7. Focus on fun, not food.
"Make dressing up in costumes a big deal," suggests Kimberly, "and get in on the action, too. Dress up with your kids." Carve pumpkins, and enjoy the exercise of trick or treating around the neighborhood. (Do make sure you’ve also eaten a healthy snack or dinner before walking out the front door.) And sure, nibble on a treat or two while out enjoying the evening, as long as you know you can stop after one or two. "And always remember that it’s one night a year," says Kimberly. "Enjoy the evening, but don’t drag out the candy eating till Thanksgiving. Tell yourself, ‘I’ve splurged a little tonight. I’m back to healthy eating tomorrow.’" What a gift for your waistline and overall health!
8. Plan party fun on the front lawn.
"Get the kids (and grownups) up and moving with party activities," advises Pritikin Fitness Director Scott Danberg, MS. Set up a costume/dance contest. Before the sun sets, enjoy a pumpkin hunt (hide miniature pumpkins throughout the yard), pinning a heart on a scarecrow, or musical chairs (instead of chairs, use big pumpkins). And, of course, kids never tire of running from the big bad bogeyman (you dressed up in a creepy costume) in a game of Halloween hide and seek. Lots of calories burned. Lots of fun!
9. Stock up on sweet andnutritious.
The rest of the year, continue to think outside the candy aisle for treats that are sweet and nutritious. Make fruit fun. How about a Fruit Parfait? In a pretty parfait glass, simply layer your child’s favorite fruit with fat-free or low-fat vanilla yogurt. Then top with a strawberry.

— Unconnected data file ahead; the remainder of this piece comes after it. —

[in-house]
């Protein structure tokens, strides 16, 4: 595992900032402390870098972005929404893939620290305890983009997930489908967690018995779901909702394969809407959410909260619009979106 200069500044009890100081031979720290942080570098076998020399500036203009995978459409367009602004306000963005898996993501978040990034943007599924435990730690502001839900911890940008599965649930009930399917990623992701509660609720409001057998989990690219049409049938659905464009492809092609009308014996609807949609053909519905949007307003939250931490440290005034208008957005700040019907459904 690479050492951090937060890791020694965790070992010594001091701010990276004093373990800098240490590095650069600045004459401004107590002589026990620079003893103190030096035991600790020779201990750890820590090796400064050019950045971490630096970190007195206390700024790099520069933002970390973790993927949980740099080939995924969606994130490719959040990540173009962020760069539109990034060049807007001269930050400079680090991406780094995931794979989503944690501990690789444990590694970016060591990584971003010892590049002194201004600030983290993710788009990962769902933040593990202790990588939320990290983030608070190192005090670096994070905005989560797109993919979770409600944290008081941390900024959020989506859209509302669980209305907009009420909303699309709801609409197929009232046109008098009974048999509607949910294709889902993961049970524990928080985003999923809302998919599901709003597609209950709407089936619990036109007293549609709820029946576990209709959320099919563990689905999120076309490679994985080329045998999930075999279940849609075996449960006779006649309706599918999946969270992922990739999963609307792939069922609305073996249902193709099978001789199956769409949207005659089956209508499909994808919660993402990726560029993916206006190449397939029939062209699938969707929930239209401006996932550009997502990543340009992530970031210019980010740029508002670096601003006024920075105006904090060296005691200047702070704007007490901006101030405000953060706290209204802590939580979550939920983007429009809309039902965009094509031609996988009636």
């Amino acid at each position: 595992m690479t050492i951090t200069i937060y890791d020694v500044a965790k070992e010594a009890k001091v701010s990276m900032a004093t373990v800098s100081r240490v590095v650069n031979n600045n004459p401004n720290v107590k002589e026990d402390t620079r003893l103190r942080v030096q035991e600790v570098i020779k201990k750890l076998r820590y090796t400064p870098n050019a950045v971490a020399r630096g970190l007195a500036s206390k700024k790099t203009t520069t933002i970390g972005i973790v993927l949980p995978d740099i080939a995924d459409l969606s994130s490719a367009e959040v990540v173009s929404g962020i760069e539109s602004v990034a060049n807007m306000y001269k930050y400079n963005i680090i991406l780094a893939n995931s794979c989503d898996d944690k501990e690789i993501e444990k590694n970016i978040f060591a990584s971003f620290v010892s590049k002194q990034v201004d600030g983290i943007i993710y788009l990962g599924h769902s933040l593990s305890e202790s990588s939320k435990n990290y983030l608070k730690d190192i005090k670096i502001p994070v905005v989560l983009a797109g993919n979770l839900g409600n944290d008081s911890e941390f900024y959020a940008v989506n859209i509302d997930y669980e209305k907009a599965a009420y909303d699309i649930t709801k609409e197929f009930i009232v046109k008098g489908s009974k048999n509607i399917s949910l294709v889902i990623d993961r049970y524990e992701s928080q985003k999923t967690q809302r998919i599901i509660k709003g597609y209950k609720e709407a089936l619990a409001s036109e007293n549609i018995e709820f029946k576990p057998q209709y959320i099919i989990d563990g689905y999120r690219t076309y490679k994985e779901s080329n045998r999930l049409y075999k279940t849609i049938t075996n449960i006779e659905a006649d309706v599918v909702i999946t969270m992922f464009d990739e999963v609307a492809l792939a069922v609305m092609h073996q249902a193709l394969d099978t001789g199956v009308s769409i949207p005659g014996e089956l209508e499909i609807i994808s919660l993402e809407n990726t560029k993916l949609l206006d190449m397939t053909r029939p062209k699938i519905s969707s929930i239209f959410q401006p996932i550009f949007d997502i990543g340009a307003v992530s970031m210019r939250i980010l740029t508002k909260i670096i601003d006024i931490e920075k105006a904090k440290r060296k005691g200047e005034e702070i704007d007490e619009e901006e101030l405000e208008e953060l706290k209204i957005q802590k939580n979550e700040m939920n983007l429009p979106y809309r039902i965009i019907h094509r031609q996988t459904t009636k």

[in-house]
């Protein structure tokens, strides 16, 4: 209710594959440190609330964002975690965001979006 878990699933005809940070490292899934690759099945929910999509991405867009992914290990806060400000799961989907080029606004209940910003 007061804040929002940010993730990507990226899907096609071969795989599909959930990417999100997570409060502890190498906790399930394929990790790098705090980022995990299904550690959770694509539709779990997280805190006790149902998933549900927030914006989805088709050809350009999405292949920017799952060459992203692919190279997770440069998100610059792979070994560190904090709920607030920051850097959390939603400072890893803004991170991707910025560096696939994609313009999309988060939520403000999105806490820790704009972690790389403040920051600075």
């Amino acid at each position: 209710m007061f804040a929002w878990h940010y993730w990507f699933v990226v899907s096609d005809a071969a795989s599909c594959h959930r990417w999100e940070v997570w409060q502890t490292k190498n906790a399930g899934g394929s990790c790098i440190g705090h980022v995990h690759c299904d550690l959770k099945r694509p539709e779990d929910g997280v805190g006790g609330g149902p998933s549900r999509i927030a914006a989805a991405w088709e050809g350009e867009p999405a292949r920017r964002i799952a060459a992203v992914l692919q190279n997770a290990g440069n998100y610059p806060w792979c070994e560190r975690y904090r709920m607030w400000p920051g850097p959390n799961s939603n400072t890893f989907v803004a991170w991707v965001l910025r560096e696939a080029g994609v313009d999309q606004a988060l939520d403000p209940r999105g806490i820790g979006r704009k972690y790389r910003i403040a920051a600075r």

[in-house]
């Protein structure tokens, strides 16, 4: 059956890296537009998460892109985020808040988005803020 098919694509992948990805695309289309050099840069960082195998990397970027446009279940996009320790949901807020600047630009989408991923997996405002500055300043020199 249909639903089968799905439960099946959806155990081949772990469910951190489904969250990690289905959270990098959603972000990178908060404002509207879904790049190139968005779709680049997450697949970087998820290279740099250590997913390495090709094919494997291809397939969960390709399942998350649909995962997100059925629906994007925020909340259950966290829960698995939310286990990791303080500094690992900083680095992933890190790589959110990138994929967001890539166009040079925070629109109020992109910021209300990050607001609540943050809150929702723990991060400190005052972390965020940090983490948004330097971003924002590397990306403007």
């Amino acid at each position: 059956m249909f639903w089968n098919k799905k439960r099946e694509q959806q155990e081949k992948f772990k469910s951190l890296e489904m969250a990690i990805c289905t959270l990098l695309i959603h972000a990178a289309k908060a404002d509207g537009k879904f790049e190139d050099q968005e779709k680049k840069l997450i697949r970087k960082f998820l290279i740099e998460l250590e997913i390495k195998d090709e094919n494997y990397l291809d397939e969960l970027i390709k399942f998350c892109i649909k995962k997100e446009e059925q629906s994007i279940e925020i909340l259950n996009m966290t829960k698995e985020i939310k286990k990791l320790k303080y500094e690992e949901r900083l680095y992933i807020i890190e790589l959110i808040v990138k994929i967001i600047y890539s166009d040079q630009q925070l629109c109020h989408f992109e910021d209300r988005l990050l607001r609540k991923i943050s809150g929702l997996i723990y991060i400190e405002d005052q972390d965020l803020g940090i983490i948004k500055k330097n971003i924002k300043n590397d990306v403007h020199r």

10. Make healthy treats together.
Set up shop in your kitchen, and with the kids as sous chefs, create tasty desserts for a healthy Halloween and good health year-round.
About Kimberly Gomer MS, RD, LDN, Registered Dietitian and Educator: In addition to her undergraduate degree in Dietetics/Nutrition and Masters in Public Health Nutrition, Kimberly brings to the Pritikin Longevity Center more than a decade of experience teaching and inspiring thousands nationwide to eat and live well. At LIFE Saint Francis PACE Program in New Jersey, she provided medical nutrition therapy for individuals with diabetes, hypertension, high cholesterol, and obesity. At community health centers throughout New Jersey, she developed and delivered several wellness programs, including individual and group weight-loss programs for a variety of ages, from students to seniors. And with a grant funded by the Robert Woods Johnson Foundation, Kimberly created and implemented a curriculum for children in elementary schools called SWEET (Successful Wellness By Eating and Exercising Together). Kimberly has also served as Nutrition Consultant at the University of Pennsylvania Weight and Eating Disorders Research Group, and has worked as a Nutrition Professor in Ohio and New Jersey. In Ohio, she owned a private practice for 10 years where she specialized in weight management, diabetes, and heart disease. She provided medical nutrition therapy for clients of all ages.